TL;DR: Critical cartography as discussed by the authors challenges academic cartography by linking geographic knowledge with power, and thus is political, and argues that contemporary critical cartography can only be understood in the historical context of the development of the cartographic discipline more generally.
Abstract: This paper provides a brief introduction to critical cartography. We define critical cartography as a one-two punch of new mapping practices and theoretical critique. Critical cartography challenges academic cartography by linking geographic knowledge with power, and thus is political. Although contemporary critical cartography rose to prominence in the 1990s, we argue that it can only be understood in the historical context of the development of the cartographic discipline more generally. We sketch some of the history of this development, and show that critiques have continually accompanied the discipline. In the post-war period cartography underwent a significant solidification as a science, while at the same time other mapping practices (particularly artistic experimentation with spatial representation) were occurring. Coupled with the resurgence of theoretical critiques during the 1990s, these developments serve to question the relevance of the discipline of cartography at a time when mapping is increasingly prevalent and vital.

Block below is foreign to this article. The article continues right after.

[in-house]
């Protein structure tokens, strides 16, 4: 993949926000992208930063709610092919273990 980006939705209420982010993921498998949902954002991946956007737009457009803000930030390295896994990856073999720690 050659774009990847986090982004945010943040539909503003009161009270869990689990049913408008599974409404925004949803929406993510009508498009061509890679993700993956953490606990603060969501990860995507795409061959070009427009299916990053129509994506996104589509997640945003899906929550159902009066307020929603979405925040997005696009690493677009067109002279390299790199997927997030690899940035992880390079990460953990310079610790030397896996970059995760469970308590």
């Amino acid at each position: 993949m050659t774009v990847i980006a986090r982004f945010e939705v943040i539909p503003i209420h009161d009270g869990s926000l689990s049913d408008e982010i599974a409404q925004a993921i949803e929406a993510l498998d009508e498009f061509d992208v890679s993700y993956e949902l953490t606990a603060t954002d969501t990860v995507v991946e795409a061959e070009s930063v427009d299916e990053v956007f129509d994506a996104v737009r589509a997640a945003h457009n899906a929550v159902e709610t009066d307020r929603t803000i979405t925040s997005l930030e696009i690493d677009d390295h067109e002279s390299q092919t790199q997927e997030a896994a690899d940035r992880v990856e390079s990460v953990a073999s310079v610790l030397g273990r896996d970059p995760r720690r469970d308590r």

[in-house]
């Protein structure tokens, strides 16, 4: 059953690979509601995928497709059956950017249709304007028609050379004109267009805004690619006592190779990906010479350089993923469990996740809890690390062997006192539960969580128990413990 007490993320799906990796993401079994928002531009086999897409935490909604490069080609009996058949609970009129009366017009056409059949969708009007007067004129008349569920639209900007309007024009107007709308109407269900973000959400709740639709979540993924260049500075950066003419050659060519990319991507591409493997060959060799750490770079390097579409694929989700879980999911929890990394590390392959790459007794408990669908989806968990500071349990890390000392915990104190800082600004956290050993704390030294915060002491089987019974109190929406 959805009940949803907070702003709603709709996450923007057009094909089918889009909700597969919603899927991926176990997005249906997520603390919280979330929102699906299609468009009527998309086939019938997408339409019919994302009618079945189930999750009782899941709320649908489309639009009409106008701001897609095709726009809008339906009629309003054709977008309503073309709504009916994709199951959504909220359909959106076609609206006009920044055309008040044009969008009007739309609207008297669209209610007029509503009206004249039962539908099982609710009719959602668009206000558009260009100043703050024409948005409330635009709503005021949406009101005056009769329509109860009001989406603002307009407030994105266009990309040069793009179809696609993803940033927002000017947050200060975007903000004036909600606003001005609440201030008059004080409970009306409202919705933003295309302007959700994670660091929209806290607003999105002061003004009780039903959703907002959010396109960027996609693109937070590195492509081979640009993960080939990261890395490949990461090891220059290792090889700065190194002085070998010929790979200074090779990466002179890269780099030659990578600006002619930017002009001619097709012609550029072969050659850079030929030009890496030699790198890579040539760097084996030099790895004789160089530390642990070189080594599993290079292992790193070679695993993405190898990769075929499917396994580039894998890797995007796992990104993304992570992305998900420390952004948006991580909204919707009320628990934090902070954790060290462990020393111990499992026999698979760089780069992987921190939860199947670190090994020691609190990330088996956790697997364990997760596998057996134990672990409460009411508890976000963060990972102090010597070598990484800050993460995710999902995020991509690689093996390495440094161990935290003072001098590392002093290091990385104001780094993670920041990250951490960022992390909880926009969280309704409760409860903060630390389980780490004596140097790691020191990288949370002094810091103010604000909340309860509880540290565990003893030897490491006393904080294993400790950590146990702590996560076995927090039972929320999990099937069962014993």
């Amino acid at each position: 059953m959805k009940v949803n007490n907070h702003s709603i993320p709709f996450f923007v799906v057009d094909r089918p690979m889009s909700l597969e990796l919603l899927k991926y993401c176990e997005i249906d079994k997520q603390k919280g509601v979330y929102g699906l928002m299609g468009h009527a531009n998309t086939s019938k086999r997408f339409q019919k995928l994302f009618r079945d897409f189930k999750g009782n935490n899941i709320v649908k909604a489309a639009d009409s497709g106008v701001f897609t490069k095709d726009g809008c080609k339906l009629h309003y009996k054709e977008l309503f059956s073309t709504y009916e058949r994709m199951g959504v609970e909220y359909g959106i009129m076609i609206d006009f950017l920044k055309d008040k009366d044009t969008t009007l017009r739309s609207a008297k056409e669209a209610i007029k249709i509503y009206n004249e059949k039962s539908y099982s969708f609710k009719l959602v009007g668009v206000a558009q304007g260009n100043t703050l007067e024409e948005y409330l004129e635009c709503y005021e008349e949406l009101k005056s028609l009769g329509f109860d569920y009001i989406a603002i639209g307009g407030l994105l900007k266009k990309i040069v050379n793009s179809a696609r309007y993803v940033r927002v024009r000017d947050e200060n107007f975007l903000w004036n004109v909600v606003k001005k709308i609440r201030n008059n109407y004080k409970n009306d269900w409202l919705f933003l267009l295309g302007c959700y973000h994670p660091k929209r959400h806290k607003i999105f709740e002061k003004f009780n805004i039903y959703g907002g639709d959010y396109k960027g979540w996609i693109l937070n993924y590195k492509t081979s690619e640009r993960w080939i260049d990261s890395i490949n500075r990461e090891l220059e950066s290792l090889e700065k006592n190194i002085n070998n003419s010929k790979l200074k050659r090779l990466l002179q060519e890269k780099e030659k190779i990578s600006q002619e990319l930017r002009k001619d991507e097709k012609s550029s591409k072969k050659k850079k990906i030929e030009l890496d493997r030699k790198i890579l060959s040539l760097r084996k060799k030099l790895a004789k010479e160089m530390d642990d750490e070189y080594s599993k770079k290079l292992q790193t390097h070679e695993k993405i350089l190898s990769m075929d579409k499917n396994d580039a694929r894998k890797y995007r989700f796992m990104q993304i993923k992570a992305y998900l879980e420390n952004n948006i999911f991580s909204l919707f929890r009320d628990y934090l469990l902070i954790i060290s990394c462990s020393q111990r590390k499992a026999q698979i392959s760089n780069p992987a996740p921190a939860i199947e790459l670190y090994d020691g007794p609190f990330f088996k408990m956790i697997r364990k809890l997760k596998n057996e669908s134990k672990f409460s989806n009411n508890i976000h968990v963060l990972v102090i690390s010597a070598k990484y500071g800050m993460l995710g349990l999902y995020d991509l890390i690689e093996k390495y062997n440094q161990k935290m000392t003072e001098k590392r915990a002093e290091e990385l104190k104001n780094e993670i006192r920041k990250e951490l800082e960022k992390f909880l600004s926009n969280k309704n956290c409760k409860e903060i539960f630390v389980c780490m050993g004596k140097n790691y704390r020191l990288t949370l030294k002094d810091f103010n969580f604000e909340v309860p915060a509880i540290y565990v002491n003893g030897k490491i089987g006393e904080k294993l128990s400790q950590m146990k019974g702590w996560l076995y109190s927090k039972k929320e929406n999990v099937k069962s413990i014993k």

TL;DR: It is argued that a use-based approach is needed in order to develop information processing environments appropriate to distinct stages of scientific research and decision making.